Since then, we’ve talked a few times a year for stories. Earlier this year he called to let me know his colleagues in a different division of the company were looking for a writer to work on their internal monthly newsletter. He recommended me and took care of the initial introductions. After a few interviews and written proposal, I secured the project and now write a monthly newsletter for his company.

Obviously I had to prove I was qualified to do the job and my pricing had to be right, but I am certain that my thank you note helped build the relationship that led to the contract. When I wrote the thank you, my only goal was to show my appreciation, but you can never underestimate the power of saying thank you. 

*Photo by Anna Mailie Design via Flickr


Be a Partner

When it comes to landing and keeping clients, the key is to position yourself as their partner. Yes, you are a writer, editor or [insert profession of choice here], but moreover, you are someone your clients can turn to when they need an extra hand. It is important to be flexible and easy to work with, and I’ve always said my job is to make my clients’ jobs easier. 

My motto was tested this week when I reached out to an editor about a story he assigned me a few months ago only to learn he had forgotten to list me on his editorial calendar and assigned the story to someone else. He apologized (several times, actually), and promised to touch base with the other writer to determine who was further along on the piece.

I took a few deep breaths and thought about what losing the assignment would mean to me. For this paper, I get paid by the word and typically earn $1,200 or more for a feature. This is a heck of a lot of money. I also love the front-page byline this piece will have. Plus, I had several hours in on the project. 

Then, I thought about my editor, the sources who had already shared time and information with me and all of the leg work I’d done on the piece. As a partner, there was no reason to let that work go to waste. I’ve been writing for this paper since I started freelancing three years ago and value the long-term relationship we have.

I emailed my editor and let him know that if he went with the other writer, I’d share my notes and the dates and times of pending interviews in addition to an overall status update.

Minutes later, my phone rang. My editor was confirming that I’d just offered to share my info, apologized again and thanked me for being so willing to help. He also offered to pay me for the work I’d done so far, give me credit on the story as a contributing writer and put me on the editorial calendar for an upcoming feature.

Was it the right move? Part of me wonders if I shared my info a little too easily. But overall, I think I showed my dedication to my client. My editor knows that I put the story first and he rewarded me with compensation for the time I’d spent and, more importantly for a soul proprietor, future work. I'm still a firm believer that putting the client first is the first step in building trust and securing repeat business.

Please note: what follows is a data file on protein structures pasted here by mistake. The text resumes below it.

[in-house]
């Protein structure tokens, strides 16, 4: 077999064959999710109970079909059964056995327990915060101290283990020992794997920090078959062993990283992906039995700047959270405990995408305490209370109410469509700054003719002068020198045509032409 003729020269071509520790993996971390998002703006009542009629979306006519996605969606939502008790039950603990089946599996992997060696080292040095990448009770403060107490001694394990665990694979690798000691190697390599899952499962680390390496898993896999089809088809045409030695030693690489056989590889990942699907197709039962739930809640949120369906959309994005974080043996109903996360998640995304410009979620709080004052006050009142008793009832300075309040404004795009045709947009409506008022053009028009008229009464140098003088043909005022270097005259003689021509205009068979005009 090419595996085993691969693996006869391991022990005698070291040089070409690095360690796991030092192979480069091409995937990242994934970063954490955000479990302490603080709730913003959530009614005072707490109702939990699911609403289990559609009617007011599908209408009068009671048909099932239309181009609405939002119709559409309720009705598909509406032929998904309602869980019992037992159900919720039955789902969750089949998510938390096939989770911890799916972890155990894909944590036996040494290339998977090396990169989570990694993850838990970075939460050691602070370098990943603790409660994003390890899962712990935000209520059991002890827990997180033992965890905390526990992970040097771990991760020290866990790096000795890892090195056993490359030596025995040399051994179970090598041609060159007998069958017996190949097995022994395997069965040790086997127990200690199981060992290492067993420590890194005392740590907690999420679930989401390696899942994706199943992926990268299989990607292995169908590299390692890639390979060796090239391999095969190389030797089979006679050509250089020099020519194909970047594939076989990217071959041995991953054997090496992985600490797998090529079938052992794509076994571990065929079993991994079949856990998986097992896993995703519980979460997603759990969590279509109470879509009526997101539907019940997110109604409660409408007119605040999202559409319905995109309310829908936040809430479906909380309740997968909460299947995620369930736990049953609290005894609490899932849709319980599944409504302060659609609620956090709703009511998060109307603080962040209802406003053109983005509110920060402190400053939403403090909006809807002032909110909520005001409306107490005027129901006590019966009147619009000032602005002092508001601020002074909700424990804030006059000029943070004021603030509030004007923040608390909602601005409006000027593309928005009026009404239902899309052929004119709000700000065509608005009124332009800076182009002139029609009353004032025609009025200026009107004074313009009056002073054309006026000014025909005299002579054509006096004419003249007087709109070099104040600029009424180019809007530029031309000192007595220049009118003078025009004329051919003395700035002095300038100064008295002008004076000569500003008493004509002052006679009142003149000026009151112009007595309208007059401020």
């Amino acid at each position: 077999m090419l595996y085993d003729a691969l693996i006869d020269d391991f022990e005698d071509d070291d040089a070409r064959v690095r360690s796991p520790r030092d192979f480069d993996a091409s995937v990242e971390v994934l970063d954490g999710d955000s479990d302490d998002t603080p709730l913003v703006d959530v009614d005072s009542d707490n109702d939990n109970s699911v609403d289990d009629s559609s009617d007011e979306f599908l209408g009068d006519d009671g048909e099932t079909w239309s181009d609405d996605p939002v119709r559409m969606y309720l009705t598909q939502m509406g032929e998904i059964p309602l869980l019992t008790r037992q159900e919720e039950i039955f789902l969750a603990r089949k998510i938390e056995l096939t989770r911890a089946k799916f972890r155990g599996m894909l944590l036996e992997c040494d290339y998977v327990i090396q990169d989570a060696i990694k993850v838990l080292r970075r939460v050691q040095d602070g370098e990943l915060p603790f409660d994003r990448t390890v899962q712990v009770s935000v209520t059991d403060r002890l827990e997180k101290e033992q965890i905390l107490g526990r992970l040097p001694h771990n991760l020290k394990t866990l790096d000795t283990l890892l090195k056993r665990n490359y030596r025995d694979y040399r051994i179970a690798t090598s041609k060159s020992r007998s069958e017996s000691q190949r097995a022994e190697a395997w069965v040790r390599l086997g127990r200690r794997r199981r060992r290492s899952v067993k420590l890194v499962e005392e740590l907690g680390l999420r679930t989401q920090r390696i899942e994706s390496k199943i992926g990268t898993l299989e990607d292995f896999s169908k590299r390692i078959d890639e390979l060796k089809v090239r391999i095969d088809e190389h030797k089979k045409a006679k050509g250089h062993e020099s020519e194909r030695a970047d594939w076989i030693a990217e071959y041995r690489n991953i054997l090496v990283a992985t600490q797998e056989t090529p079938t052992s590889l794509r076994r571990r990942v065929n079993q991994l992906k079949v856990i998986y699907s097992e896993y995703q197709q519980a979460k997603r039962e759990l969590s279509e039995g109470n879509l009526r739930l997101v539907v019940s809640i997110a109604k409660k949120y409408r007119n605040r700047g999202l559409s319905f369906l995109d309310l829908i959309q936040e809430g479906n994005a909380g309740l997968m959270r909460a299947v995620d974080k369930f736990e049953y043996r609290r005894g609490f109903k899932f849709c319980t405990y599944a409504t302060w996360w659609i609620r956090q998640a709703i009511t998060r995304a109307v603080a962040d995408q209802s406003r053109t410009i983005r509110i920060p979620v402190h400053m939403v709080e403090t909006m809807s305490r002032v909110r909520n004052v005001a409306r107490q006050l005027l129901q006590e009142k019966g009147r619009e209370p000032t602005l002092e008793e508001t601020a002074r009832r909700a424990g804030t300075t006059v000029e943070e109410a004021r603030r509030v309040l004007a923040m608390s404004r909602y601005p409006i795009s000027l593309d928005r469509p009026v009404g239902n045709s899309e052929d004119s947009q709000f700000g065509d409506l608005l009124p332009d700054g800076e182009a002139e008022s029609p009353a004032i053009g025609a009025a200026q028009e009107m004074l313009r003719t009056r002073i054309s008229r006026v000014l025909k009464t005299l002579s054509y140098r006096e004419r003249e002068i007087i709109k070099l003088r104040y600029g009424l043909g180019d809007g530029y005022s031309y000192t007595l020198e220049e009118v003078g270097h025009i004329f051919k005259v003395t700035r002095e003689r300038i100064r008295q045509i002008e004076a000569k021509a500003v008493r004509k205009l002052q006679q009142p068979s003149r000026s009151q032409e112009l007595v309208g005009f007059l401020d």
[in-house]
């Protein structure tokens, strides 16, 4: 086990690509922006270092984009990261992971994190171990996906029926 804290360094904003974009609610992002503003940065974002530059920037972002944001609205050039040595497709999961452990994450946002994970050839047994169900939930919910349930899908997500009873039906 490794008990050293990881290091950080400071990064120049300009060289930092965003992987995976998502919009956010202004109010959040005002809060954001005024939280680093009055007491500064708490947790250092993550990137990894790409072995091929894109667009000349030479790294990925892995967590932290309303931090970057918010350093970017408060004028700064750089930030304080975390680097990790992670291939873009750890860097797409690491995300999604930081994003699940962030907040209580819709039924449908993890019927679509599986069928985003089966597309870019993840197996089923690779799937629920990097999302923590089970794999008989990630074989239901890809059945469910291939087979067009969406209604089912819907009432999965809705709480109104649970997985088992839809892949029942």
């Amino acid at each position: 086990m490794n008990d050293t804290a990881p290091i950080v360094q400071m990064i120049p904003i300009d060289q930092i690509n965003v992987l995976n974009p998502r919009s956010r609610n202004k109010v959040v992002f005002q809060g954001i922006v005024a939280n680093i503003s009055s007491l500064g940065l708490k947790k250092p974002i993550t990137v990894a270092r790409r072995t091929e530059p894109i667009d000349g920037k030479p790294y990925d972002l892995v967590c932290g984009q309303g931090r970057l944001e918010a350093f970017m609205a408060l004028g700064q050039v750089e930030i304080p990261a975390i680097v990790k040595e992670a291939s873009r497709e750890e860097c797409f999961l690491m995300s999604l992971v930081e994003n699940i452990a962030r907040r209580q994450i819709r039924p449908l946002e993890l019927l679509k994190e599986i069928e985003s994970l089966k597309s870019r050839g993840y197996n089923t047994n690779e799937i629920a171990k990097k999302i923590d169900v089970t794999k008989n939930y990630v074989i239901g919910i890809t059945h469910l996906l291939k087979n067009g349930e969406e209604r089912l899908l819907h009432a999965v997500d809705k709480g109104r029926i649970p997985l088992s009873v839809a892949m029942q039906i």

Kid-Friendly Office Space

This corner desk for my little guy is one of the best features in my home office. As much as I try to avoid working with my kids in the room, there are times when it is unavoidable. This desk and the Fisher Price Cool School Computer were gifts from my in laws, and now Evan has his own place to work. We spruced up his "office" with his original artwork that we can rotate out as new creations come home from preschool. Now he gets right to work when "we" have important projects we’re trying to wrap up.

Madelyn’s workstation is her Jumperoo, which is positioned between my desk and Evan’s. Now I can get a solid 30 minutes of screen time in when necessary. Phone calls, however, are out. Between the music from the computer and the Jumperoo, it sounds like you’re in the middle of a Chuck E Cheese. But for sending e-mails or proofreading a final draft of a story, it’s perfect! 


Six Tips for Freelance Success

1. Meet your deadlines: Yes, I know this is obvious, but it is a biggie. I put each of my deadlines on my calendar and then jot down the milestones I need to accomplish to finish the projects on time. I also like to work ahead when I can. You never know when a client will call with a last-minute project and staying current on my to-do list gives me the flexibility to lend a hand when needed.

2. See yourself as part of your client’s team: As a freelancer, my job is to help my clients meet their goals. That applies to the project at hand, of course, but it is also much broader. I like to be flexible with them and step up to the plate when they have last-minute needs. I read articles with specific clients in mind and try to develop ideas that can help them overall. Moreover, I know that I am often an extension of my clients’ brand. For example, I typically reach out to ten or more sources for one feature article. With each phone call I make, I am representing the client, even if it is indirectly.

3. Make financial goals: Freelancing is a business and as such you need to create a business plan with income projections. If you don’t know where you’re going, you won’t know how to get there. More importantly, if you aren’t profitable, you won’t be in business very long. I know the minimum amount I’d like to make each month and having that figure in mind keeps me working toward it. I pitch more stories on months that look like they might fall short and feel great about my work on months that exceed my projections. Either way, my financial goals keep me on track.